Monday, August 29, 2016

Questioning Game for Coaches

I recently attended a great conference on The Art of Coaching hosted by Elena Aguilar, the author of the book The Art of Coaching . I've read a lot of books on coaching over the past ten years, but Elena's perspective stands out because of her commitment to social justice throughout the text. She helps us move beyond looking only at the interaction between coach and teacher to consider the implications of systems thinking, systemic oppression and change management, among others. Her book is changing how I think about coaching, and I have a feeling I'll be referring to it in future posts as I digest and attempt to apply her approach.

Elena mentioned that in coaching interactions, the coach should only speak about 1/3 of the time. This stems from her belief about coaching, which I paraphrased as: Most of the time, people are able to solve their own problems. Therefore, coaching should be about helping people solve their own problems. To do this, we need to let teachers talk, we need to draw out their beliefs and help them connect these to their actions, we need to tap into who they are being and who they want to be, and we need to understand their core values.

Over the course of the two day conference, I realized that I am much more tempted to solve people's problems for them, in an effort to be helpful and speed things along, instead of doing the harder and often more time-intensive work of helping them grow themselves so that they can solve future problems on their own.

To get better at this, I think I need to start by listening more, so I'm going to attempt something I'll call the Questioning Game. It's based on those Improv game shows where contestants can only ask questions:

I'm wondering if making myself ask a series of questions will encourage the person I'm with to think through their dilemma and possibly solve it themselves. I imagine it might go something like this:

Teacher: I'm really worried about my low group of kids. Their DRA scores show they're reading more than a year below grade level and a lot of them struggle with writing anything more than a couple sentences.
Coach: What have you tried so far?
T: Well, they all go to Mrs. Y for intervention and she's working with them on sight words and some of the comprehension strategies. But they miss most of my writing mini-lesson because they're gone to intervention, so I'm worried that they're falling even farther behind in writing.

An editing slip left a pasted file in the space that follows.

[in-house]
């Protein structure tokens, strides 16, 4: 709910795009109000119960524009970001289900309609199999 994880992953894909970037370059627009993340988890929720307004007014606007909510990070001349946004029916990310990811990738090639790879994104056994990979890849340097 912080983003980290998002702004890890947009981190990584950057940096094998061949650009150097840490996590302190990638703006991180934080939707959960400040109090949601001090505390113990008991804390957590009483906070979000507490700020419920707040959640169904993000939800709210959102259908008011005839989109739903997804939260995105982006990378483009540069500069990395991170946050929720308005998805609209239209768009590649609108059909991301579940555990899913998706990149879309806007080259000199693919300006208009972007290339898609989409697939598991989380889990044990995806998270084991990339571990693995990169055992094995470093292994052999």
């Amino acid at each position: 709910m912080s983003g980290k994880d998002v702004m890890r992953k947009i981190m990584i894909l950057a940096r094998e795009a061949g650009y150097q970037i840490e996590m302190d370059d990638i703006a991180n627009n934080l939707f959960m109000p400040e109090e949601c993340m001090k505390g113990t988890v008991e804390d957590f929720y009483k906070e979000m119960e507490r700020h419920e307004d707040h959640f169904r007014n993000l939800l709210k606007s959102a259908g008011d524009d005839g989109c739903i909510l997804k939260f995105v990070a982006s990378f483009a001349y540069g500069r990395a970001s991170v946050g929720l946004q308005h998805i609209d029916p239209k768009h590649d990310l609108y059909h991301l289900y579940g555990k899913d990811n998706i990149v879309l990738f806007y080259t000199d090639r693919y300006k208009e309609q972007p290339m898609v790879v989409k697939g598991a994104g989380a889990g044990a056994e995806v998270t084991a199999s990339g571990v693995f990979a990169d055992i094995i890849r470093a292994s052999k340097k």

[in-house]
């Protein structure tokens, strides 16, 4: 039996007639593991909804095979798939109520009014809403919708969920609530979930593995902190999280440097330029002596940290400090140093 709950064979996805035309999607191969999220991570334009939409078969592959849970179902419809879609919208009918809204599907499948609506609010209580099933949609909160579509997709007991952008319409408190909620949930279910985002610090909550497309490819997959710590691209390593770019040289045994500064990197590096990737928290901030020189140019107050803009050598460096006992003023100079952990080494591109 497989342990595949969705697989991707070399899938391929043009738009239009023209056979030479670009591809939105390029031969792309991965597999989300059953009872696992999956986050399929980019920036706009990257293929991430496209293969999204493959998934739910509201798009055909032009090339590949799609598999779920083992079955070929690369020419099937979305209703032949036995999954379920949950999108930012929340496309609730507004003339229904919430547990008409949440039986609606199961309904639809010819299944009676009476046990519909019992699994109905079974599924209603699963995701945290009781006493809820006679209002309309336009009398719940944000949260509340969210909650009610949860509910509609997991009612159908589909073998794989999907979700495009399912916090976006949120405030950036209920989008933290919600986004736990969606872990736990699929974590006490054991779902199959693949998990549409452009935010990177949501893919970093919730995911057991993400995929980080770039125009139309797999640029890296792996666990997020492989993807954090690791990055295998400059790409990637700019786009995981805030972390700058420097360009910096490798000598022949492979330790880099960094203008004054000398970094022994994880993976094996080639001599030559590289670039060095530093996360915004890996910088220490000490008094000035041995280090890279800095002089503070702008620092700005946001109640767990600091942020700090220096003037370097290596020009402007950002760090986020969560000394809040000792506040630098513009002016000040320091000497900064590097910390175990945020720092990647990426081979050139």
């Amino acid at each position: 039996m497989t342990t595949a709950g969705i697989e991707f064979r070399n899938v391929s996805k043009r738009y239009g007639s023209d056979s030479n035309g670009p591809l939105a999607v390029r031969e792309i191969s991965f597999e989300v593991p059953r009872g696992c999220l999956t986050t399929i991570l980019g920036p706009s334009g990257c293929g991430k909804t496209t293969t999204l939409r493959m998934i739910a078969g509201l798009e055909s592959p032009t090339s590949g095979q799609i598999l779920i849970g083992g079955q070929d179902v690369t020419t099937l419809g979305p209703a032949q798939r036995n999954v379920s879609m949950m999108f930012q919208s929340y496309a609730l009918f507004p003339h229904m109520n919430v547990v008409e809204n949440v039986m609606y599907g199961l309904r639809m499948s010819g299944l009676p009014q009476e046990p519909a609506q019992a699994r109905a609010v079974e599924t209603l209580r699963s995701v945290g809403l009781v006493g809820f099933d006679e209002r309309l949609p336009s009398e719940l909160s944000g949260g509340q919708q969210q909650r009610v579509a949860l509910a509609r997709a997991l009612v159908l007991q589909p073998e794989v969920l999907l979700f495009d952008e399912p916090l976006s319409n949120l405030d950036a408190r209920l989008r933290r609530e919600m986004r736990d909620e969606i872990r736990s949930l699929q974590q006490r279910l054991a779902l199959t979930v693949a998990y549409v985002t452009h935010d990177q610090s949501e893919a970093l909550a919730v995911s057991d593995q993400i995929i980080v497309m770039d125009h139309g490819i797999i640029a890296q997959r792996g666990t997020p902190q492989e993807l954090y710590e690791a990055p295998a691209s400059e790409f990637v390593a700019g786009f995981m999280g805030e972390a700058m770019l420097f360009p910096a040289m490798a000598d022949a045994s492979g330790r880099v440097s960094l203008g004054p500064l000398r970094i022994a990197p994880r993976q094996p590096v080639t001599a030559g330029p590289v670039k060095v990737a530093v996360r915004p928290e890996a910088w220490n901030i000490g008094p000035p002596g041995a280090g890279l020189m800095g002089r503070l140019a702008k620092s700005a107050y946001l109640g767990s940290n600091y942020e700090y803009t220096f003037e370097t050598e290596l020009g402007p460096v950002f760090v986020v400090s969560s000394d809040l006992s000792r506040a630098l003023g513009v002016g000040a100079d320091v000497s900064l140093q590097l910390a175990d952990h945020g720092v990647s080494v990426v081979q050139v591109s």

C: Do the kids have to leave during that time? Is there a way to rearrange the schedule to make it work?
T: Well, unfortunately the intervention teacher's schedule is tied to everyone else's schedule, so I don't think she can pull them at another time. [pause] I wonder if I could move my mini-lesson back a little so they could be here for that and leave when we do independent reading?
C: Would you feel better about that?
T: I think so. Then they'd get to hear the mini-lesson from me AND receive intervention.

Of course, it can get awkward to answer everything with a question, so if I'm ever at a loss on a question to ask - like the comedians in the clip, there's a point at which you draw a blank - then rather than trying to solve the problem for the teacher, I'll try to restate what they've just said. I find that easier when restating emotions: It sounds like you're frustrated with this situation for instance.

In today’s stressed world, it can be tempting to take the “most efficient” route by solving people’s problems for them. But then they don’t own the solution, and can leave the interaction feeling less energized and empowered than when they arrived. So, my new goal is to ask more questions and act as a mirror by restating the thinking teachers are doing as they talk with me. I’ll let you know how it goes… 

Tuesday, August 16, 2016

Facing Down Imposter Syndrome

Becoming a coach is not an easy transition. Actually, part of being human is realizing that there are no easy transitions - becoming a teenager, moving to a new home, getting a divorce - most change is hard for us fragile beings.

I suppose much of it comes from discomfort with a lack of control. Most of us like feeling that we know what we're doing, and transitioning to a new place or a new position puts us in a place of Wobble, as my friend Bob Fecho calls it. Wobble is good however - it means we're changing, growing, and learning, becoming more than we were before. But it is also often uncomfortable.